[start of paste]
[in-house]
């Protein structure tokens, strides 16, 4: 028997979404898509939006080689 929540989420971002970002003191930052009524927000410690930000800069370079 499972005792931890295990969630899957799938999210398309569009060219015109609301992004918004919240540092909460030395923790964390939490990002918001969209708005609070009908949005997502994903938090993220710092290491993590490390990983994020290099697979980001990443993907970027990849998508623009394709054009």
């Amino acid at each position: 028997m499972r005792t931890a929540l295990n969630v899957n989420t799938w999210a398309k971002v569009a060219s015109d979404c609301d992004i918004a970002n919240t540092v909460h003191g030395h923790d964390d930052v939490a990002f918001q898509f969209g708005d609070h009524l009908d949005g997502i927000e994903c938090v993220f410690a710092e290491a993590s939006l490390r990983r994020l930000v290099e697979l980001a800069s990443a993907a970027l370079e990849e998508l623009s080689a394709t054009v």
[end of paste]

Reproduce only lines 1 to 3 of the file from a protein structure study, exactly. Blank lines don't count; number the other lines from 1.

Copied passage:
[in-house]
């Protein structure tokens, strides 16, 4: 028997979404898509939006080689 929540989420971002970002003191930052009524927000410690930000800069370079 499972005792931890295990969630899957799938999210398309569009060219015109609301992004918004919240540092909460030395923790964390939490990002918001969209708005609070009908949005997502994903938090993220710092290491993590490390990983994020290099697979980001990443993907970027990849998508623009394709054009």
């Amino acid at each position: 028997m499972r005792t931890a929540l295990n969630v899957n989420t799938w999210a398309k971002v569009a060219s015109d979404c609301d992004i918004a970002n919240t540092v909460h003191g030395h923790d964390d930052v939490a990002f918001q898509f969209g708005d609070h009524l009908d949005g997502i927000e994903c938090v993220f410690a710092e290491a993590s939006l490390r990983r994020l930000v290099e697979l980001a800069s990443a993907a970027l370079e990849e998508l623009s080689a394709t054009v």